Written by Susan Bowerman, Director of Nutrition Training at Herbalife.
From the beginning of the year, I’ve been recommending making a few small changes in your dietary habits every month. The thinking behind this strategy is pretty simple. Often, when people are eager to lose some weight, they try to tackle too many big changes at a time – and they simply can’t do it.
Instead, I’ve been recommending a slower, gentler approach – one that calls for a few dietary tweaks every month. The reasoning is simple: over time, it's easier for small dietary changes to become a part of your everyday eating habits, which means they’re more likely to stick, and, when added together, the calories you save from a handful of small changes can make a big difference.
Over the past couple of months, I suggested some ways to save calories by decreasing your sugar intake, or your fat intake, or by controlling the size of your portions. Hopefully, you’ve found a few small diet changes that you've been able to incorporate into your daily life – and that they’re working for you. If you’re ready to tackle a few more, here are three more small changes you can think about working on this month.
Eating more slowly allows you more time to really enjoy your food – and your digestive tract will probably thank you, too. But for people who eat quickly, learning to slow down can be really difficult. When clients tell me that they usually finish their meals long before everyone else at the table, I ask them to work towards taking at least 15 minutes to finish a plate of food – which, to them, is an eternity. But as they keep working at it, they often find that longer, slower meals help them to control their intake.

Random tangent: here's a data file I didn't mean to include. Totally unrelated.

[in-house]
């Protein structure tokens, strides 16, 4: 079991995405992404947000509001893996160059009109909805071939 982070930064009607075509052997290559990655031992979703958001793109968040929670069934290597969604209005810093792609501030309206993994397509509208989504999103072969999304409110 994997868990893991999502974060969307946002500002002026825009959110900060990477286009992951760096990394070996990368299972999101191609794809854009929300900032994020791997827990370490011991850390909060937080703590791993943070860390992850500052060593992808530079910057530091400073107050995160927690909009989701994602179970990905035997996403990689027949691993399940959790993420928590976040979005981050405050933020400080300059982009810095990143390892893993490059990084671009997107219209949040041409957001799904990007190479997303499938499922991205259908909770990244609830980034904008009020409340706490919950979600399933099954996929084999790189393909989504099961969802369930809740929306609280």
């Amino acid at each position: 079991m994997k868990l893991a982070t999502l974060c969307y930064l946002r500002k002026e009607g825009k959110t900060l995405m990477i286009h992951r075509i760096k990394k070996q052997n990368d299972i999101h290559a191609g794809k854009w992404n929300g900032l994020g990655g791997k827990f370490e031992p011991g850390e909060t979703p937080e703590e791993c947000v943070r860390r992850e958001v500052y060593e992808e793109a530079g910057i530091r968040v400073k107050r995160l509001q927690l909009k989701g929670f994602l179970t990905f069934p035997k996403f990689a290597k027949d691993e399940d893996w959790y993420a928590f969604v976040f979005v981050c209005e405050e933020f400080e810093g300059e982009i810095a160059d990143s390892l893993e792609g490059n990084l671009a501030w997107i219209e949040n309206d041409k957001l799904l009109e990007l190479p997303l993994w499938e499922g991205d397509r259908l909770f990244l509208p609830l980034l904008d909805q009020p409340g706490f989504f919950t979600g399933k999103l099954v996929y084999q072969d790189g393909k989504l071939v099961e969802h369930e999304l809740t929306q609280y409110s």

Why it Works: There are several reasons why this strategy may help. When you eat slowly, you’re eating more 'mindfully' – that is, you pay more attention to your meal and all the pleasurable aspects of the food. When you eat mindfully, your meals are likely to feel more satisfying, which means you might be able to eat less and enjoy it more.
Also, when you eat quickly, it’s often a sign that you’ve allowed yourself to become overly hungry – and hungry people tend to dig into the highest calorie foods on their plates first.
If you take your time and focus on what you’re doing, you can start with the lowest calorie foods in your meal (your salad, a broth-based soup, or the veggies) and fill up on those first. Overall, you may end up eating less. Another thing is that slower eating allows you to drink water between bites – which coul also help to fill you up.
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